For the last 7 quarters Advanced Micro Devices' (AMD) GAAP earnings have been hit or miss depending on where they were in the divestiture of their stake in Global Foundries. Non-GAAP earnings have been more consistent, but the top line revenue has been stuck around the $1.6B level.
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AMD's sequential quarterly revenue guidance is up 3%. According to Data on Yahoo from Capital IQ AMD's forward PE for year ending Dec. 31st 2013 is 6.72, does not pay a dividend, total cash is $1.54B, and total debt is $2.02B.
AMD has the unenviable position of competing against Intel (INTC) in X86 microprocessors and Nvidia (NVDA) in discrete graphics. The following graphs compare AMD's computing solutions and graphics revenue with their respective competitors.
Note: Nvidia's Discrete Graphics Revenue is the sum of their Geforce and Professional Services Business units minus the discontinued integrated graphics chipset revenue.
The trends in AMD's Computing Solutions and Graphics revenue are flat, yet AMD has accomplished a great deal in the last couple of years by becoming a fabless company. No longer do we hear about AMD going bankrupt at the low of every semi cycle by trying to keep up with Intel's relentless investment in wafer fabs. AMD currently uses both Global Foundries and Taiwan Semiconductor (TSM) as foundries.
Clearly AMD is focusing in the PC market on mobility at lower price points than Intel. At Computex last week AMD announced two new APUs. APUs are chips with the CPU and GPU on the same die. In Trinity over 50% of the die size is dedicated to the GPU. AMD stated that compared to their Llano first generation A series APU, Trinity has 2X performance/watt, 29% in productivity application, and 56% increase in graphics performance with even more battery life. This product is aimed at the mainstream market. They also announced a successor to Brazos 2.0 value segment E series APU with longer battery life. Note: AMD sold 30 million Brazos chips in 2011.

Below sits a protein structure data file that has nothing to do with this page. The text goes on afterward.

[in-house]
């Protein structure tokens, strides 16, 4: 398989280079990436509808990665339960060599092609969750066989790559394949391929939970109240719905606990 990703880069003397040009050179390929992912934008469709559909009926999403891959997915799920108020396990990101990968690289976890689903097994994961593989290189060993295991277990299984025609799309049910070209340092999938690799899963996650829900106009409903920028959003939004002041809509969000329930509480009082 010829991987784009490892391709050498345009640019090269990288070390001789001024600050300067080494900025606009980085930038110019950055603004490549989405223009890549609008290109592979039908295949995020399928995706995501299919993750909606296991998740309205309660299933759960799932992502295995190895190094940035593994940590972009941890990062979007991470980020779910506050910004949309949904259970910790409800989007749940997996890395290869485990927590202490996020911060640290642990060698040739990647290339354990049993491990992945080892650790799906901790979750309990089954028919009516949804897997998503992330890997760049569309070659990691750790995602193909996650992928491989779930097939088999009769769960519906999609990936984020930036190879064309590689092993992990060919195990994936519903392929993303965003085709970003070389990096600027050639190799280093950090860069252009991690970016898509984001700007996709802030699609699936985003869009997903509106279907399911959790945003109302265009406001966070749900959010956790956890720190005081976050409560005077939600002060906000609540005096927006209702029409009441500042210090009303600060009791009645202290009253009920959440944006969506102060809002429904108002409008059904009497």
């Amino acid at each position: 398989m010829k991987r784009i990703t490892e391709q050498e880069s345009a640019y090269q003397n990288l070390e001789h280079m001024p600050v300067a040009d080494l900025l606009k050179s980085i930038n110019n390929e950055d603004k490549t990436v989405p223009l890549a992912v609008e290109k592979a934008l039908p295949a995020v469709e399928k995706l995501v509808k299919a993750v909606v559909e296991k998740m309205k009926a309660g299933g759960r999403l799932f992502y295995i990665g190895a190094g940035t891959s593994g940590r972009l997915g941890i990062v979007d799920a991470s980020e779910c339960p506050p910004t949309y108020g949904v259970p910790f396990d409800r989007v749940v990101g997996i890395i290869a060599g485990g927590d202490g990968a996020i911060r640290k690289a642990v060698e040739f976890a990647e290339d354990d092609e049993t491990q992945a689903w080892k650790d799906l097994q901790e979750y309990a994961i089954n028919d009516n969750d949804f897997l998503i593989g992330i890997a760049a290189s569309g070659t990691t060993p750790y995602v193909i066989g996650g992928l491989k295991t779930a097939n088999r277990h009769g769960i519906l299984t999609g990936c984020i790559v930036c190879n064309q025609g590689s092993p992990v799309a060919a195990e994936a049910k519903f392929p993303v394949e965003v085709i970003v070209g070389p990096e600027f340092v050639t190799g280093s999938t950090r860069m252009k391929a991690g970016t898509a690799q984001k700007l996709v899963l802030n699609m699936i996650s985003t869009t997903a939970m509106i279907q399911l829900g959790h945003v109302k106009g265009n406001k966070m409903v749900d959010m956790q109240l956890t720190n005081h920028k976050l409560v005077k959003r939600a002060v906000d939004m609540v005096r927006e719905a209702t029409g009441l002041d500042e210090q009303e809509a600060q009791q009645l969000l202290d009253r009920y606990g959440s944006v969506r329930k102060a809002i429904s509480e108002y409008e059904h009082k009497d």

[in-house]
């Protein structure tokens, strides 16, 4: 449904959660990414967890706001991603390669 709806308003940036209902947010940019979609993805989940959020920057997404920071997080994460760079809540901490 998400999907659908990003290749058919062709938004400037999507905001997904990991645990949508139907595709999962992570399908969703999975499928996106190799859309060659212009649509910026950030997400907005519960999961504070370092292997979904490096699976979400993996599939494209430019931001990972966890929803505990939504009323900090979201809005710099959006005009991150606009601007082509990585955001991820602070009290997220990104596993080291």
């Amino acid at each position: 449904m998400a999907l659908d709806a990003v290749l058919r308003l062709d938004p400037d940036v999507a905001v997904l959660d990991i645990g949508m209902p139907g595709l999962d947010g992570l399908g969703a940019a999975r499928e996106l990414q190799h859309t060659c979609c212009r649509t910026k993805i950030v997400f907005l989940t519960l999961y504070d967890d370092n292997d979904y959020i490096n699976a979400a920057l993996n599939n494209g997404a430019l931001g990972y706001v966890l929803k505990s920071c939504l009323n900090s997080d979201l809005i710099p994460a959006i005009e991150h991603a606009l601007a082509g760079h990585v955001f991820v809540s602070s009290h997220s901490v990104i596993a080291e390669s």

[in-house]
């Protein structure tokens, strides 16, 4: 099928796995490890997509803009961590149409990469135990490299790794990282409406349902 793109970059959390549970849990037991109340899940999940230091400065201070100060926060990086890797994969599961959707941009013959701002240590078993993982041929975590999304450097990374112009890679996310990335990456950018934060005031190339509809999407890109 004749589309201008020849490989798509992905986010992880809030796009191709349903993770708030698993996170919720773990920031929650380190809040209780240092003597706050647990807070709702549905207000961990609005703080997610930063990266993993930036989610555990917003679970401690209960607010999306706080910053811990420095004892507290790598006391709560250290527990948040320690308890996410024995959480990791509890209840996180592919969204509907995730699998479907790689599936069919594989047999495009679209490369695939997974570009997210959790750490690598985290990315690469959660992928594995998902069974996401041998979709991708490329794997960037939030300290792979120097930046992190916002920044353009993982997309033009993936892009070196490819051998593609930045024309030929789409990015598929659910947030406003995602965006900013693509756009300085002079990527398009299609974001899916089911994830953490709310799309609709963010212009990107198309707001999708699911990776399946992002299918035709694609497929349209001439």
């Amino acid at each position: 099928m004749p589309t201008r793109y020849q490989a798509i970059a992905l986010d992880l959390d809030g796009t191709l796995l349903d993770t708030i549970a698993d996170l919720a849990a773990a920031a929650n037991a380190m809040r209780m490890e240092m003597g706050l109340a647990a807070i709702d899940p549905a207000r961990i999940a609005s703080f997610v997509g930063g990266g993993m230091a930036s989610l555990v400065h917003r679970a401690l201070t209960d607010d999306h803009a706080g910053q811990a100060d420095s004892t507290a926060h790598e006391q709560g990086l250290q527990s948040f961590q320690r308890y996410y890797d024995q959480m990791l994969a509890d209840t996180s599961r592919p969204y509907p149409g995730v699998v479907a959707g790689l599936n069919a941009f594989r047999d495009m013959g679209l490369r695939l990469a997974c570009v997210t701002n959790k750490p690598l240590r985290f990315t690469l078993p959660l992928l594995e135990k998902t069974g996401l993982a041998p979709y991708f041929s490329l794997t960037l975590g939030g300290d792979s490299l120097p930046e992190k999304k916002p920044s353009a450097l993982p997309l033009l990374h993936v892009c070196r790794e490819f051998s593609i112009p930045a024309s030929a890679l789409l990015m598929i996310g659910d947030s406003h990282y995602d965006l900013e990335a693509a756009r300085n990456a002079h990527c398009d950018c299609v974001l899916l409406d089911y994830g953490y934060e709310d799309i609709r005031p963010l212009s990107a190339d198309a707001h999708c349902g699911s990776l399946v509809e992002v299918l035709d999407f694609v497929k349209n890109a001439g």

On February 29th of this year AMD acquired SeaMicro a pioneer in energy efficient, high bandwidth micro servers for $334M. Cloud data centers are projected to be the fastest growing segment of the server market through 2015, according to IDC. Note: From AMD's PR Release
According to the Linley Group "AMD will continue to support SeaMicro's existing system customers but will exit the system business to avoid competing with its own customers. By the end of this year, AMD plans to offer platforms that combine its Opteron processors with SeaMicro's fabric technology. OEMs will be able to develop and sell servers using this platform."
Comparing AMD's stock price history vs. Intel's one can readily see the volatility of the stock. Beta is 2.65 according to Capital IQ.
AMD is a semiconductor company that has completed its transition from an IDM to fabless semiconductor company and is stronger financially for it. It is one of only two X86 microprocessor companies along with Intel, both of which are working mightily to adapt to the mobile revolution led by ARM Holdings (ARMH) chip vendors. AMD's big bet on APUs does provide it with a chance to survive and perhaps thrive in the lower cost notebook/hybrid segment, but is not without risk. Its purchase of SeaMicro with the associated technology for the fast growing lower power micro server market looks like a good entry for AMD to increase their low percentage (5.5%) in the microprocessor server market. If inclined to buy I would exercise caution and not establish a full position all at once due to overall market volatility and the high Beta of the stock.
Disclosure: I am long NVDA. I may initiate a long position in AMD in the next 72 hours.